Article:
ConstitutionsThe government of each state is structured in accordance with its individual constitution. Many of these documents are more detailed and more elaborate than their federal counterpart. The Constitution of Alabama, for example, contains 310,296 words – more than 40 times as many as the U.S. Constitution. In practice, each state has adopted a three-branch frame of government: executive, legislative, and judicial (even though doing so has never been required). Early on in American history four state governments differentiated themselves from the others in their first constitutions by choosing to self-identify as Commonwealth (U.S. state), Commonwealths rather than as state (polity), states: Virginia, in 1776; Pennsylvania, in 1777; Massachusetts, in 1780; and Kentucky, in 1792. Consequently, while these four are states like the other states, each is formally a commonwealth because the term is contained in its constitution. The term, ''commonwealth'', which refers to ''a state in which the supreme power is vested in the people'', was first used in Colony of Virginia, Virginia during the Interregnum (England), Interregnum, the 1649–60 period between the reigns of Charles I of England, Charles I and Charles II of England, Charles II during which parliament's Oliver Cromwell as Lord Protector established a Republicanism, republican government known as the Commonwealth of England. Virginia became a royal colony again in 1660, and the word was dropped from the full title; it went unused until reintroduced in 1776.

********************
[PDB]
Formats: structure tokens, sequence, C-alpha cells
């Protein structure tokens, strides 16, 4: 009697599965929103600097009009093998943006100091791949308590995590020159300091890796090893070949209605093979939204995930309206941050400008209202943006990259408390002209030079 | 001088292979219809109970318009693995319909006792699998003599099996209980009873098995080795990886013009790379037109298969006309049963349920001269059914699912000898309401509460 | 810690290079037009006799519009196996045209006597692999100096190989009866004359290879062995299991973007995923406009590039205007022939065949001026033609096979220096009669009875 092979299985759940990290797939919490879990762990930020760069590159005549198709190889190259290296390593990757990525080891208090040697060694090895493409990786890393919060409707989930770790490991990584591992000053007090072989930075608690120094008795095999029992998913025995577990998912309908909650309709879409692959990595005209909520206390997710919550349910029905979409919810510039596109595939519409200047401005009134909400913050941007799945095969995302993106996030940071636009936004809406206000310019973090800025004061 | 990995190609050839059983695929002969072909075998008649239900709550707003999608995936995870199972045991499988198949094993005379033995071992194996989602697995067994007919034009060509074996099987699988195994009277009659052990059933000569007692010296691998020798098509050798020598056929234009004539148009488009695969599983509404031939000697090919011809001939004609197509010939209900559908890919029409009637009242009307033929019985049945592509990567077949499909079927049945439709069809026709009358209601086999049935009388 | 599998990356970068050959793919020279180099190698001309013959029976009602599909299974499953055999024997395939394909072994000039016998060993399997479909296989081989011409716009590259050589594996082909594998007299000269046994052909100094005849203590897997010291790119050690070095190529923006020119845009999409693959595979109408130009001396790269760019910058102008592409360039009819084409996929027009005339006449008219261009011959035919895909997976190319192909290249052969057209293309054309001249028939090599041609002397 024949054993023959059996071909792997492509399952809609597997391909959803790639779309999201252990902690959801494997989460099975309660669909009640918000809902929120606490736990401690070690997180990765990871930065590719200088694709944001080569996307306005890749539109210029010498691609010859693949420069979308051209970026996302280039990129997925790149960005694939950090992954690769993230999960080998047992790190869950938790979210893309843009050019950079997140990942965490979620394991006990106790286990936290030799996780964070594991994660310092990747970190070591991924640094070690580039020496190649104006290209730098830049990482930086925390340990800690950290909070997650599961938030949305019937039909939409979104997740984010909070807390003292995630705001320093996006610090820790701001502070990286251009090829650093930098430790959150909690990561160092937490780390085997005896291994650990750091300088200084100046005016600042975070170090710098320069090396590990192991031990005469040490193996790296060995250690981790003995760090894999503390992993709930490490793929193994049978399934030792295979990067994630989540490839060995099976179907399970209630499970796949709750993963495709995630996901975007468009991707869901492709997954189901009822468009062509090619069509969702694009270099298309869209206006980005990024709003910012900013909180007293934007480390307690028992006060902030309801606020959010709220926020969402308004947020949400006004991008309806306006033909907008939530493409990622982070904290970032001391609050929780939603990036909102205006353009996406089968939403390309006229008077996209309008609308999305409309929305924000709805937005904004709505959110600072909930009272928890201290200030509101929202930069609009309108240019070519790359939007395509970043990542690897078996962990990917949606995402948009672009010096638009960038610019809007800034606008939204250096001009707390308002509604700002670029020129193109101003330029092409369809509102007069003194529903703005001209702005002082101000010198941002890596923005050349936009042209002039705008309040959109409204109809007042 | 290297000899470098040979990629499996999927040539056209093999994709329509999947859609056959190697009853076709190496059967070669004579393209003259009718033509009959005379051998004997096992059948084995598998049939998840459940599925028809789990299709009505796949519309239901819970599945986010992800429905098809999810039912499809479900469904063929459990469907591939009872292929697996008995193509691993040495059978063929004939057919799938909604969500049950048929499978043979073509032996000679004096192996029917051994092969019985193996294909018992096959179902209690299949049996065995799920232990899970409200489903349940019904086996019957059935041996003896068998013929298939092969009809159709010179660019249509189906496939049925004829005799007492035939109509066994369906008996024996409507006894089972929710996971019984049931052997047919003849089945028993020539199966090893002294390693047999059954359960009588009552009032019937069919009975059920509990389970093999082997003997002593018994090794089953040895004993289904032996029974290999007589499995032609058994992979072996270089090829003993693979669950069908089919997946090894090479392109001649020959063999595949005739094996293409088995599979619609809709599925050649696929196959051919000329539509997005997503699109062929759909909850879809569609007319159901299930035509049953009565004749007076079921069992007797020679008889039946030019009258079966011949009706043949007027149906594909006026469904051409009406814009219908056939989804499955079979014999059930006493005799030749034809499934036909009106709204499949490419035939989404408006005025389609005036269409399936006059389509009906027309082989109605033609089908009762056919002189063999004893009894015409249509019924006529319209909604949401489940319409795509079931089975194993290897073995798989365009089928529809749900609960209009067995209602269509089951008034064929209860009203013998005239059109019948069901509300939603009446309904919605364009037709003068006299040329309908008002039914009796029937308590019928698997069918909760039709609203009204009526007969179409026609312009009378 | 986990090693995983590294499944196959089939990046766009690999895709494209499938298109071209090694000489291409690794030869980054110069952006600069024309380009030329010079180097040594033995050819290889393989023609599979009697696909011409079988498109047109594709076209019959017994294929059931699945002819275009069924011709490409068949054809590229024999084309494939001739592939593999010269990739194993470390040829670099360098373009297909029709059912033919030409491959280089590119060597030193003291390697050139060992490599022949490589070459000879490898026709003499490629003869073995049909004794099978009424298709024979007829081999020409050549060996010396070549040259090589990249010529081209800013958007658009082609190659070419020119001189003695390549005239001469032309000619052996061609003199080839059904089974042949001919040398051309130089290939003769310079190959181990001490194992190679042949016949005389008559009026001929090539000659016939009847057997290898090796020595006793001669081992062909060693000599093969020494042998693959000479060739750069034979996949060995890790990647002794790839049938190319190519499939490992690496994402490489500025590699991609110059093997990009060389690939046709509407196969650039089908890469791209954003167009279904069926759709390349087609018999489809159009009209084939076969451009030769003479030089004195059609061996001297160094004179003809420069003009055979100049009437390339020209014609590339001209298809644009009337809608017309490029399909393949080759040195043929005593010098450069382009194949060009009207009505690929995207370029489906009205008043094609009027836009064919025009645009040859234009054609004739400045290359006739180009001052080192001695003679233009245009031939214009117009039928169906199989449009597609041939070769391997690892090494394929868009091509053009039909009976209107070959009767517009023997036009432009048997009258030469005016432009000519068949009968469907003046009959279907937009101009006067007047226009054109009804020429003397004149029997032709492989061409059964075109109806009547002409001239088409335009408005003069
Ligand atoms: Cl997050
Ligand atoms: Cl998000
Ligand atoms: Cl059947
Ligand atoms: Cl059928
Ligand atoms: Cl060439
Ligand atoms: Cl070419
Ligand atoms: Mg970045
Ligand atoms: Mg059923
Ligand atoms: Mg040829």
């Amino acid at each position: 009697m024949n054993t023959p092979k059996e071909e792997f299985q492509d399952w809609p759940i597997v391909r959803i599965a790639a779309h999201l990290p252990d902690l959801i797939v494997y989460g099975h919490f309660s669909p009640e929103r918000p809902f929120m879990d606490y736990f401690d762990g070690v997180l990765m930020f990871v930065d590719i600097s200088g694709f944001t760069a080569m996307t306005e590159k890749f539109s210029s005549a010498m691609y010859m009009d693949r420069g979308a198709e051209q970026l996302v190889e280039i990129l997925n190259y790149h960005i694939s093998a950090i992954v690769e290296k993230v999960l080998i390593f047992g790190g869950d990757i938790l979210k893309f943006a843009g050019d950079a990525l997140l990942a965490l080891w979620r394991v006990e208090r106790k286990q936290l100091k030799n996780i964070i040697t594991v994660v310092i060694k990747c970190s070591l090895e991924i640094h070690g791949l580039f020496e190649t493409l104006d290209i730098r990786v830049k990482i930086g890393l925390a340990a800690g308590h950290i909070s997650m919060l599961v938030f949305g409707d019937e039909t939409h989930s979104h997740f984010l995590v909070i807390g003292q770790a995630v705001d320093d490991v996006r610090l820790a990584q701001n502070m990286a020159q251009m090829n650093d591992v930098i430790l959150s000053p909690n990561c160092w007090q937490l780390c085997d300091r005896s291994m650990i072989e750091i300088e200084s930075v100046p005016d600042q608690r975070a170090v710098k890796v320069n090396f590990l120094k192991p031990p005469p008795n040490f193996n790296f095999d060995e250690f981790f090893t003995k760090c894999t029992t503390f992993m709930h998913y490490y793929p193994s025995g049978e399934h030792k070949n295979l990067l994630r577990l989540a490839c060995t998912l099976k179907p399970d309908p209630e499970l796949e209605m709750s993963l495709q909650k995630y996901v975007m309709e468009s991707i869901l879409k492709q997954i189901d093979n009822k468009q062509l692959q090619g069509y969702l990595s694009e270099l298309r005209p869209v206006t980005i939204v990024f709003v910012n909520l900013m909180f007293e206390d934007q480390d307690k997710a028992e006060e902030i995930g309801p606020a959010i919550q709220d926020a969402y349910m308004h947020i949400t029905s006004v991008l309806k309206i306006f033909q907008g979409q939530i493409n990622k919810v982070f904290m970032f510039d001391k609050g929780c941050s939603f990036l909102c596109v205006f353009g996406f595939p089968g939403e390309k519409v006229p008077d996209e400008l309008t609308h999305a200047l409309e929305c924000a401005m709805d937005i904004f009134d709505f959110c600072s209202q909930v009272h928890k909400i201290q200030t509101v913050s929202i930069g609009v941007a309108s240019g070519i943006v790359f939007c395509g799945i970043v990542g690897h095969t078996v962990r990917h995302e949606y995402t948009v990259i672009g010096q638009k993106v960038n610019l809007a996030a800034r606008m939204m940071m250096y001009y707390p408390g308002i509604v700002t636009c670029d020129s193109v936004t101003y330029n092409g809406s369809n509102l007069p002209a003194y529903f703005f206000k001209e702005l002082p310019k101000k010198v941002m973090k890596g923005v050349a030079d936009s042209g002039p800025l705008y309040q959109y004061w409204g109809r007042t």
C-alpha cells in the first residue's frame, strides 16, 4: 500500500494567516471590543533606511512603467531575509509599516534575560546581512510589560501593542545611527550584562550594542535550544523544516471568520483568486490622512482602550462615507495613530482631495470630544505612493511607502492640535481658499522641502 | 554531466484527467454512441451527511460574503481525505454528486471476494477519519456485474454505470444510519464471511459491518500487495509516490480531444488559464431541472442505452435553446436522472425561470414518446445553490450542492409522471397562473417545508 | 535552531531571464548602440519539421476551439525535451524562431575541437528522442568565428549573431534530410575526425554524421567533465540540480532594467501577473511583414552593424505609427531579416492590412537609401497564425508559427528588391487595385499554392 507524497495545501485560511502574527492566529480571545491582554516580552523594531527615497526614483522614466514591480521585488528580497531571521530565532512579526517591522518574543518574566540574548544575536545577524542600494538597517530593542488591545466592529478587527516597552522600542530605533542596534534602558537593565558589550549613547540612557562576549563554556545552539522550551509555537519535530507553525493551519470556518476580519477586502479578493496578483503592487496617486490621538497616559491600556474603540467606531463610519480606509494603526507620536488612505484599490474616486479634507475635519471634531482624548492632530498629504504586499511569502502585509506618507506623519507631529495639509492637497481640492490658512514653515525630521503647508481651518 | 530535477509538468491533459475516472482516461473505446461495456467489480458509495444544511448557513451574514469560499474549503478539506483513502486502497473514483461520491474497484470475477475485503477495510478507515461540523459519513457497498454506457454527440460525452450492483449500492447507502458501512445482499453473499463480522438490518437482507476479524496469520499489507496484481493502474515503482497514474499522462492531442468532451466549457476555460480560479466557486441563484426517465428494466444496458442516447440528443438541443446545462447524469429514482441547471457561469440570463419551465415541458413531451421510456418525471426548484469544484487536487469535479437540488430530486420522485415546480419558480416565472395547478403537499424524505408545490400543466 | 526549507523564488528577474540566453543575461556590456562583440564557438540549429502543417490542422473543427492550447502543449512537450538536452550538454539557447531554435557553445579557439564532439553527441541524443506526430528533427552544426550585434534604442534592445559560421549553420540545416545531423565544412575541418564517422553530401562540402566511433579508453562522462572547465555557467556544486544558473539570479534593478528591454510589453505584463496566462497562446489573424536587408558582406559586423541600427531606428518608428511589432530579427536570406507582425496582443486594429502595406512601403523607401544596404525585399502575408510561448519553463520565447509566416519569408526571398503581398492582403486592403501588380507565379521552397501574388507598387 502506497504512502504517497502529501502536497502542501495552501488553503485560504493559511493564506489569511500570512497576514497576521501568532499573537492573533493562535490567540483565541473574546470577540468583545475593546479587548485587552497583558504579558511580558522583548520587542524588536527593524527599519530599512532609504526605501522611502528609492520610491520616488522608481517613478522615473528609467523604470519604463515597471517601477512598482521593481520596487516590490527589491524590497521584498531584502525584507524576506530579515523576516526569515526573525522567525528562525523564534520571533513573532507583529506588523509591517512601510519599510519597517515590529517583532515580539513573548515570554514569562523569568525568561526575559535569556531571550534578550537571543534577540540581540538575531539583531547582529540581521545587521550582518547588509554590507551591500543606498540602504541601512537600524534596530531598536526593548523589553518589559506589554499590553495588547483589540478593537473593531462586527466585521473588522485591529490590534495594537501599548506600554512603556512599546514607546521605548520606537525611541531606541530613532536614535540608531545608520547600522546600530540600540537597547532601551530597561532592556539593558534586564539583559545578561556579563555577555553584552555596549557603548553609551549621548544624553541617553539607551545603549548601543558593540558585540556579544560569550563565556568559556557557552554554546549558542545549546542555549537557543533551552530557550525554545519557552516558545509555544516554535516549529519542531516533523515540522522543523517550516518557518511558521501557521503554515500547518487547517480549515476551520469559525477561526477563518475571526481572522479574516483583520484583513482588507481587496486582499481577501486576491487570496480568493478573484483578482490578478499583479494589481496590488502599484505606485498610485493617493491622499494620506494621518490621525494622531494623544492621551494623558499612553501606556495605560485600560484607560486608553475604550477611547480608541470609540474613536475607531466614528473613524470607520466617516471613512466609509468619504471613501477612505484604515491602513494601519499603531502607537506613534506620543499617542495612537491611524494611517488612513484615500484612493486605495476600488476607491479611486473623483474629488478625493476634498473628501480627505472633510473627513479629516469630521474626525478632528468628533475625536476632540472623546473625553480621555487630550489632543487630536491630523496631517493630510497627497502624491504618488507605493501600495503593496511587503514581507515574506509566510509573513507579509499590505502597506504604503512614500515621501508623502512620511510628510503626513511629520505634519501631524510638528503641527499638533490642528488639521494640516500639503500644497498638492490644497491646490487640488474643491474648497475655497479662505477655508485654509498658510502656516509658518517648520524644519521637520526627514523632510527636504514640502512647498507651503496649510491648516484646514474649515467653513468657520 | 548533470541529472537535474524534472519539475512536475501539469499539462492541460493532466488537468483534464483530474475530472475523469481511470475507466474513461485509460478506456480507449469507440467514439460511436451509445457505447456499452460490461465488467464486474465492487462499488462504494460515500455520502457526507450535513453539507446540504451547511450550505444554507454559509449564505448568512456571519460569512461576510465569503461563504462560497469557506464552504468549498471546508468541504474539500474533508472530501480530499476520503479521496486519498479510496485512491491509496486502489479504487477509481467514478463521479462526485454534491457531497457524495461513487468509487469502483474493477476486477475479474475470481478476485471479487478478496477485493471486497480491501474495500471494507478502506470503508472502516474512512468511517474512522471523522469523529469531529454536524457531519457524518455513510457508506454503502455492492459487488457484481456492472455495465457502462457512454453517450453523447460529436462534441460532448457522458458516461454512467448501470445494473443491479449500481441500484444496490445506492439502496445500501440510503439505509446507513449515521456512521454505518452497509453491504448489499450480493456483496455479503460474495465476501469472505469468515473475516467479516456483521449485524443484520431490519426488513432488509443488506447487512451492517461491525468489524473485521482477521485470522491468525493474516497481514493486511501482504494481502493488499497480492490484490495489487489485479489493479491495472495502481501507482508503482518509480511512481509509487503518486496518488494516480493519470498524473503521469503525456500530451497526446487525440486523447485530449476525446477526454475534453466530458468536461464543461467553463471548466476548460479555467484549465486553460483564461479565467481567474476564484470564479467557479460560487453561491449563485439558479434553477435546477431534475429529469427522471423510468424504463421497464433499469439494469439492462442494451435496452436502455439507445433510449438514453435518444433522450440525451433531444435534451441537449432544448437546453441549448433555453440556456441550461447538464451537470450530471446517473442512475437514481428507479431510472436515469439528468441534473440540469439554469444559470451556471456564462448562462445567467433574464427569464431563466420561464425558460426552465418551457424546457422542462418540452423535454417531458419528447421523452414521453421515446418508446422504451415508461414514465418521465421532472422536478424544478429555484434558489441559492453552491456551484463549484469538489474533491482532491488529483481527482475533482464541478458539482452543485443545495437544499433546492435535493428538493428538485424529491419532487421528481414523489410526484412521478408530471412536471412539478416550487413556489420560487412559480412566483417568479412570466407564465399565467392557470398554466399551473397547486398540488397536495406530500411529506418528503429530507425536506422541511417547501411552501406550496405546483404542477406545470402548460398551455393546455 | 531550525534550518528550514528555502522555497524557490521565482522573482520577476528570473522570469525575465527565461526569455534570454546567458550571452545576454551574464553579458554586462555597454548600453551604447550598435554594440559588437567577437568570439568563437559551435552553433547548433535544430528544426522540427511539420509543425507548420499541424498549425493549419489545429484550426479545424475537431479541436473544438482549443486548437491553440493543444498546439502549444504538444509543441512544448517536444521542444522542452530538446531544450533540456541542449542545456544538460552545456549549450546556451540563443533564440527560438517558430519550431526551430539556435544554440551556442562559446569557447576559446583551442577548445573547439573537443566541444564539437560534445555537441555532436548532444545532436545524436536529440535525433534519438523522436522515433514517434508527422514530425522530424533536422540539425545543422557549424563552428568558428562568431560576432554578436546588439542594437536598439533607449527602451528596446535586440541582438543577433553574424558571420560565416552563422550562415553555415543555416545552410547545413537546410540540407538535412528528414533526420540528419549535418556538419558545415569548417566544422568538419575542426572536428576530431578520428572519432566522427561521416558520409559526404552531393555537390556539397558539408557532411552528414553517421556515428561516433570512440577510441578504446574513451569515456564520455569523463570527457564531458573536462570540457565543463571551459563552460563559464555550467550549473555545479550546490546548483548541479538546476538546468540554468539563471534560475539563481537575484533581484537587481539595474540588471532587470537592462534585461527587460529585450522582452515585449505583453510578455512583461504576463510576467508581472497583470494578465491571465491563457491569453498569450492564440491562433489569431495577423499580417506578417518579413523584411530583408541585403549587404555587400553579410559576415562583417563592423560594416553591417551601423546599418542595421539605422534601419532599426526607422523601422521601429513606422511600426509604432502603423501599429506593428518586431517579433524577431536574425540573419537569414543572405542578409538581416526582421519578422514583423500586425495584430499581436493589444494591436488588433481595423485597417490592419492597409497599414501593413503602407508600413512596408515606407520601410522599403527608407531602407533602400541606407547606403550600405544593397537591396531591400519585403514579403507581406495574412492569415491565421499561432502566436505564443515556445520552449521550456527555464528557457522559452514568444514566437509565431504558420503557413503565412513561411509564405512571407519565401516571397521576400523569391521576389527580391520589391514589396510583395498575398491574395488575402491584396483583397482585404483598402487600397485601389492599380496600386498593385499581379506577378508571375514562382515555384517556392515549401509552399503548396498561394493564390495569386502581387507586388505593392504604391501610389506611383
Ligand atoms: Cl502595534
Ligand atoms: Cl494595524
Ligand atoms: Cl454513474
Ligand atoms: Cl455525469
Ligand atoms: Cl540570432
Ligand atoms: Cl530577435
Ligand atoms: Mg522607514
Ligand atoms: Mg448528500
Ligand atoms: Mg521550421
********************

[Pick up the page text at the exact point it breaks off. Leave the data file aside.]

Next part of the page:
ExecutiveIn each state, the chief executive is called the governor, who serves as both head of state and head of government. All governors are chosen by direct election. The governor may approve or veto bills passed by the state legislature, as well as recommend and work for the passage of bills, usually supported by their political party. In 44 states, governors have Line-item veto in the United States, line item veto power. Most states have a plural executive, meaning that the governor is not the only government official in the state responsible for its executive (government), executive branch. In these states, executive power is distributed amongst other officials, elected by the people independently of the governor—such as the Lieutenant governor (United States), lieutenant governor, State attorney general, attorney general, comptroller#United States, comptroller, Secretary of State (U.S. state government), secretary of state, and others. The constitutions of 19 states allow for citizens to remove and replace an elected public official before the end of their term of office through a recall election. Each state follows its own procedures for recall elections, and sets its own restrictions on how often, and how soon after a general election, they may be held. In all states, the legislatures can remove state executive branch officials, including governors, who have committed serious abuses of their power from office. The process of doing so includes impeachment (the bringing of specific charges), and a trial, in which legislators act as a jury.